European law expert and lawyer at the Brussels bar, Stéphane Rodrigues, has said that the embezzlement of humanitarian aid sent to the populations held in the Tindouf camps continues.
Rodrigues noted that the control measures adopted by the European Commission to put an end to these practices have proved to be ineffective, recalling that the 2007 report of the European Anti-Fraud Office (OLAF) recommended that the European Commission should take strong measures to stop the embezzlement of this aid.
“It would be useful to check whether the measures that the European Commission says it has adopted since then have been implemented or proven their effectiveness,” he said.
OLAF concluded that the embezzlement of humanitarian aid sent to the Tindouf camps enabled those involved in these operations to get richer, the expert in European law pointed out, adding that the hypothesis according to which Polisario’s embezzlement of this aid helped to get military equipment “could be correct”, given the development of the front’s armament.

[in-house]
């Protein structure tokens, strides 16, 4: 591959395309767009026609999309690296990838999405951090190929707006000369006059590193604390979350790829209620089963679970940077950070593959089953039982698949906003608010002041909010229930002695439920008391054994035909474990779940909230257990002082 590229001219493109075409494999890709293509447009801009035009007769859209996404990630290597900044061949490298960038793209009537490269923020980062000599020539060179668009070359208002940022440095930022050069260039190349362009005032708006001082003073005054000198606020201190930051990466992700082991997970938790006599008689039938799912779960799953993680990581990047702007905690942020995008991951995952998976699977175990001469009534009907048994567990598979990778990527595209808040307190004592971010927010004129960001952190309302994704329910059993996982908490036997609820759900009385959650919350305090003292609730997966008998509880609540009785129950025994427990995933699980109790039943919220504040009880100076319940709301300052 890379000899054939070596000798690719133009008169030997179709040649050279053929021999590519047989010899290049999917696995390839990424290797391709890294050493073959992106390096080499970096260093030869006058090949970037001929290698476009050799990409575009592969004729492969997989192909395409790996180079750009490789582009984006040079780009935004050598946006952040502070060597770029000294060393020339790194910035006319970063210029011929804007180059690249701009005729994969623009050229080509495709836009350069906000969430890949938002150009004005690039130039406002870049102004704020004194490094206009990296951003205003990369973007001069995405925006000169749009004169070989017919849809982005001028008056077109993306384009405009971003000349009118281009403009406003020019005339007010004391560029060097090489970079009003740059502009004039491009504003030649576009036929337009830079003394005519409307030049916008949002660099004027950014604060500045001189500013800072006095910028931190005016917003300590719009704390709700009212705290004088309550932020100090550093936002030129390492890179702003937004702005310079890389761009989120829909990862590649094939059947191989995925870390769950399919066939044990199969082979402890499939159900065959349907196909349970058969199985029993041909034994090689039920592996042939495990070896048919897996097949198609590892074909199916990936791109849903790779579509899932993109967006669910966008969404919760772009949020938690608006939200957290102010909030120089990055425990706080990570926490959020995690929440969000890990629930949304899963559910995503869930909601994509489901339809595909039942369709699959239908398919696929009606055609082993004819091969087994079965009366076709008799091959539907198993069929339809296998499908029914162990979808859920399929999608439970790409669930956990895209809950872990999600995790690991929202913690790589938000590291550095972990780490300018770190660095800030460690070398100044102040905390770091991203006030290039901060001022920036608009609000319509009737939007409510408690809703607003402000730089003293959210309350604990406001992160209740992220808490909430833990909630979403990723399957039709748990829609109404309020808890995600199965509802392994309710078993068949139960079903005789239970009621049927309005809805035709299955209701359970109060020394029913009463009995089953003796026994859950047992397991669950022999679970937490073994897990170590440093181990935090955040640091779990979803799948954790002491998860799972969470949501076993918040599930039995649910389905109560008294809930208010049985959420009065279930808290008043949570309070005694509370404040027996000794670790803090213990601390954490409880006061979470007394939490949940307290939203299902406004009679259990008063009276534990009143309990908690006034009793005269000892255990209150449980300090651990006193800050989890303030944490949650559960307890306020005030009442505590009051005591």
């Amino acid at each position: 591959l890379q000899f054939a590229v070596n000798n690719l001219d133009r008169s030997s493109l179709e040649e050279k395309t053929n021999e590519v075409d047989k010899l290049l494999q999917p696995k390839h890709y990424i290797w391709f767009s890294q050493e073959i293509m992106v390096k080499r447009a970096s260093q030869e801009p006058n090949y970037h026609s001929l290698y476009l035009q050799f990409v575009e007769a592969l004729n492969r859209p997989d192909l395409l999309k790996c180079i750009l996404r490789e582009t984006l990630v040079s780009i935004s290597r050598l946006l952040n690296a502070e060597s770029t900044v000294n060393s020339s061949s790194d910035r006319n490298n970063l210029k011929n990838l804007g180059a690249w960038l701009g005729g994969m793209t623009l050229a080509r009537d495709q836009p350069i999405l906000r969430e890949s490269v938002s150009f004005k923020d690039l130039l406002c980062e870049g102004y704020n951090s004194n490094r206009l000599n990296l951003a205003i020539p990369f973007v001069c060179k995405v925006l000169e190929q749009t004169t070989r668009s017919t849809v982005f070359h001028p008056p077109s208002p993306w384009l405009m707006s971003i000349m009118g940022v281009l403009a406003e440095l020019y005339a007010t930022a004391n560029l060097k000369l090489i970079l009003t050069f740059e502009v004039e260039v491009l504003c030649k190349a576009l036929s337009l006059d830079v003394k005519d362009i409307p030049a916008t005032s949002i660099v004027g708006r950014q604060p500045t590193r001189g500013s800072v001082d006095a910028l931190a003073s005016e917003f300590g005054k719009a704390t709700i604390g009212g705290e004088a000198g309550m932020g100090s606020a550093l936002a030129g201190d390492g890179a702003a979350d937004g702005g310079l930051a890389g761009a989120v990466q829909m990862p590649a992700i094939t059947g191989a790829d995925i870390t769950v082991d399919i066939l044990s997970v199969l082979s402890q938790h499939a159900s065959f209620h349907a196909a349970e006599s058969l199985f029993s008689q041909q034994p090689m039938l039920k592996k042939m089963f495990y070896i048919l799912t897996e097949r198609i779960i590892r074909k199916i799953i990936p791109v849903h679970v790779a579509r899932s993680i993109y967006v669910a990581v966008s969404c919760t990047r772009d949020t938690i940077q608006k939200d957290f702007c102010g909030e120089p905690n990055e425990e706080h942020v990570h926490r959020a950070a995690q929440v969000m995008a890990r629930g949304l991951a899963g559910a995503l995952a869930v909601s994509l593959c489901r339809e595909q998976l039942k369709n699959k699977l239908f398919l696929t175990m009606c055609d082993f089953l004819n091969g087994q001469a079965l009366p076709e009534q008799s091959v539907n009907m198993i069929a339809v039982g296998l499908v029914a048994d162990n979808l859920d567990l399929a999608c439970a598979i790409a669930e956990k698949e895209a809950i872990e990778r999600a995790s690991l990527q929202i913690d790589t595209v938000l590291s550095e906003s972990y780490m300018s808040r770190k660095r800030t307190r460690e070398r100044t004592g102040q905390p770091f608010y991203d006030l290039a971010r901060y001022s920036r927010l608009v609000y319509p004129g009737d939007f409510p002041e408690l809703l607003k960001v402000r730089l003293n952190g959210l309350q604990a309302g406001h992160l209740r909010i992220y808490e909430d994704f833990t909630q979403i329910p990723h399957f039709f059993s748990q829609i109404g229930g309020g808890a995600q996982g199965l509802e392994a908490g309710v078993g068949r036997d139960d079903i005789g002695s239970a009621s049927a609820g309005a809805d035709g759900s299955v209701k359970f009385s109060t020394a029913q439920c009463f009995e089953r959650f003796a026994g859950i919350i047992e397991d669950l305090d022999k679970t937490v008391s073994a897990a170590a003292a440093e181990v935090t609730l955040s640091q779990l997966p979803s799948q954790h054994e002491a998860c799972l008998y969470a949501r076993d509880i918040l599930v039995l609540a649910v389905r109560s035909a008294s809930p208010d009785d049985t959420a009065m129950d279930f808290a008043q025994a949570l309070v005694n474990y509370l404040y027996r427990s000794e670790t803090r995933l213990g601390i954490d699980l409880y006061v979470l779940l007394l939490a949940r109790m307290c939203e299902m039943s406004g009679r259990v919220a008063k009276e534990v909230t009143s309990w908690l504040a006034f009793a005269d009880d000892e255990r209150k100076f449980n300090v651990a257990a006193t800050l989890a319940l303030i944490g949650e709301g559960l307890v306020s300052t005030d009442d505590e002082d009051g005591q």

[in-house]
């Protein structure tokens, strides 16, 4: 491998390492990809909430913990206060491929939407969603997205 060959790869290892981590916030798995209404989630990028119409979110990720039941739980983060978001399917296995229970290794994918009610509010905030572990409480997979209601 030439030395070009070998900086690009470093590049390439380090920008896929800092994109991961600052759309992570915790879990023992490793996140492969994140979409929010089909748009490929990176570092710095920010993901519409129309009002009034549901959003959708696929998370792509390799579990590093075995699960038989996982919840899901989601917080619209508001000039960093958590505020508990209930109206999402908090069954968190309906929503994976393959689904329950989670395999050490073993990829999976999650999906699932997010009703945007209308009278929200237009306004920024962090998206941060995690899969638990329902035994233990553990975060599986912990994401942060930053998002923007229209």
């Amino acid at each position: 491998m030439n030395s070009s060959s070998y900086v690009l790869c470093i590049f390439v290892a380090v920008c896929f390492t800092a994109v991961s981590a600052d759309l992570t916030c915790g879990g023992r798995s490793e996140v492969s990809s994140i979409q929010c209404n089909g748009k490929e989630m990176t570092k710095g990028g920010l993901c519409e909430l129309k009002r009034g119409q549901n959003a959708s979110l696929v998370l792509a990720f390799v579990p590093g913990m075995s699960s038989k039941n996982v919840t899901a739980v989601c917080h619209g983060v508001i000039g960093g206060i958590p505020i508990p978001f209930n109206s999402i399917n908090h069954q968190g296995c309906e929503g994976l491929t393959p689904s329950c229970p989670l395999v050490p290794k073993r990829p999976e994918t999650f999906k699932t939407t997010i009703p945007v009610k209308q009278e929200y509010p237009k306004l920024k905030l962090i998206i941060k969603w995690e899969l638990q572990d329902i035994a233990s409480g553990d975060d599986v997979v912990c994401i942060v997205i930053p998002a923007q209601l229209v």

OLAF noted that the main cause of the diversion stems from the lack of an official census of the number of aid recipients, he said, adding that “if you overestimate the number you open up temptations to an increasingly large number of intermediaries and fraudsters” to carry on the embezzlement of this aid.
This census is not only a request from OLAf but an international demand, he stressed, recalling in this regard the resolution of the UN Security Council of 2015 which called for the census of people in Tindouf Camps.
Rodrigues also said that Algeria has levied a 5% tax on this aid, while refusing to count population in these camps.
The expert in European law shed light on the disastrous situation in the Tindouf camps and the climate of despair prevailing among the population which makes them easy prey for organized criminal networks.